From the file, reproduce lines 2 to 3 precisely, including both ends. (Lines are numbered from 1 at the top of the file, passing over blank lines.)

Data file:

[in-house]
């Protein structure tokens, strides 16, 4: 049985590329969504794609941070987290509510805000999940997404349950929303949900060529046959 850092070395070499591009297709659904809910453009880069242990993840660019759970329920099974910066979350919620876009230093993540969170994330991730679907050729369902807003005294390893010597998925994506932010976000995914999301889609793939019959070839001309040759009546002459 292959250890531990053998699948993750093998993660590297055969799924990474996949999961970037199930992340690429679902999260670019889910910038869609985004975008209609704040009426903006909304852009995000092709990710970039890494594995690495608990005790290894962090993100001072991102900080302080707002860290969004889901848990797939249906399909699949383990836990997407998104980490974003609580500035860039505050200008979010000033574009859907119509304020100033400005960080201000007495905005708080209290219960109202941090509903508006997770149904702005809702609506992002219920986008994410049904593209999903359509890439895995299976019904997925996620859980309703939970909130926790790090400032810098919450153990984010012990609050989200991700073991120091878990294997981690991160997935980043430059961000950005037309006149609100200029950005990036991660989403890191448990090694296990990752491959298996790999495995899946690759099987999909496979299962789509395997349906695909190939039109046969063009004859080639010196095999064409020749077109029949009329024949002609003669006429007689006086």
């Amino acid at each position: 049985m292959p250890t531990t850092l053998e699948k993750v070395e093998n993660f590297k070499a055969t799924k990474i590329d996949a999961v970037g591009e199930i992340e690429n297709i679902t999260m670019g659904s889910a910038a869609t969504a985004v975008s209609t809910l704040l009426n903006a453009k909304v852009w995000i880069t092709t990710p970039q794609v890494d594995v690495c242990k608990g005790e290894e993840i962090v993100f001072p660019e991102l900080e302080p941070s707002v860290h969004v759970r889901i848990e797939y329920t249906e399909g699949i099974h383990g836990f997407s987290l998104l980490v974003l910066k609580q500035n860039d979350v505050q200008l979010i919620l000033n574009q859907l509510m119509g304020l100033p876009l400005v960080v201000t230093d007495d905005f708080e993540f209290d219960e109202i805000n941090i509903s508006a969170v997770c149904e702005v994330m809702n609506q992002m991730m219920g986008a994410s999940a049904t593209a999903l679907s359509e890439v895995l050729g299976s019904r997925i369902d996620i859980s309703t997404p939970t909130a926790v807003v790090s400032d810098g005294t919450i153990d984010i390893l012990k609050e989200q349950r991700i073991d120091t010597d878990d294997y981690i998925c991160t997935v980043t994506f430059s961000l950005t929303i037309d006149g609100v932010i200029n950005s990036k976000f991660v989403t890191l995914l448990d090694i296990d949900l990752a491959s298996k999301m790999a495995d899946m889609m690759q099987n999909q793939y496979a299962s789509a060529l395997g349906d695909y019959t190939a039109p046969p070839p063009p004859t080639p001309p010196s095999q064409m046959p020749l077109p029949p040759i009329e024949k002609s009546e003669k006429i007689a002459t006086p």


């Protein structure tokens, strides 16, 4: 049985590329969504794609941070987290509510805000999940997404349950929303949900060529046959 850092070395070499591009297709659904809910453009880069242990993840660019759970329920099974910066979350919620876009230093993540969170994330991730679907050729369902807003005294390893010597998925994506932010976000995914999301889609793939019959070839001309040759009546002459 292959250890531990053998699948993750093998993660590297055969799924990474996949999961970037199930992340690429679902999260670019889910910038869609985004975008209609704040009426903006909304852009995000092709990710970039890494594995690495608990005790290894962090993100001072991102900080302080707002860290969004889901848990797939249906399909699949383990836990997407998104980490974003609580500035860039505050200008979010000033574009859907119509304020100033400005960080201000007495905005708080209290219960109202941090509903508006997770149904702005809702609506992002219920986008994410049904593209999903359509890439895995299976019904997925996620859980309703939970909130926790790090400032810098919450153990984010012990609050989200991700073991120091878990294997981690991160997935980043430059961000950005037309006149609100200029950005990036991660989403890191448990090694296990990752491959298996790999495995899946690759099987999909496979299962789509395997349906695909190939039109046969063009004859080639010196095999064409020749077109029949009329024949002609003669006429007689006086």
């Amino acid at each position: 049985m292959p250890t531990t850092l053998e699948k993750v070395e093998n993660f590297k070499a055969t799924k990474i590329d996949a999961v970037g591009e199930i992340e690429n297709i679902t999260m670019g659904s889910a910038a869609t969504a985004v975008s209609t809910l704040l009426n903006a453009k909304v852009w995000i880069t092709t990710p970039q794609v890494d594995v690495c242990k608990g005790e290894e993840i962090v993100f001072p660019e991102l900080e302080p941070s707002v860290h969004v759970r889901i848990e797939y329920t249906e399909g699949i099974h383990g836990f997407s987290l998104l980490v974003l910066k609580q500035n860039d979350v505050q200008l979010i919620l000033n574009q859907l509510m119509g304020l100033p876009l400005v960080v201000t230093d007495d905005f708080e993540f209290d219960e109202i805000n941090i509903s508006a969170v997770c149904e702005v994330m809702n609506q992002m991730m219920g986008a994410s999940a049904t593209a999903l679907s359509e890439v895995l050729g299976s019904r997925i369902d996620i859980s309703t997404p939970t909130a926790v807003v790090s400032d810098g005294t919450i153990d984010i390893l012990k609050e989200q349950r991700i073991d120091t010597d878990d294997y981690i998925c991160t997935v980043t994506f430059s961000l950005t929303i037309d006149g609100v932010i200029n950005s990036k976000f991660v989403t890191l995914l448990d090694i296990d949900l990752a491959s298996k999301m790999a495995d899946m889609m690759q099987n999909q793939y496979a299962s789509a060529l395997g349906d695909y019959t190939a039109p046969p070839p063009p004859t080639p001309p010196s095999q064409m046959p020749l077109p029949p040759i009329e024949k002609s009546e003669k006429i007689a002459t006086p």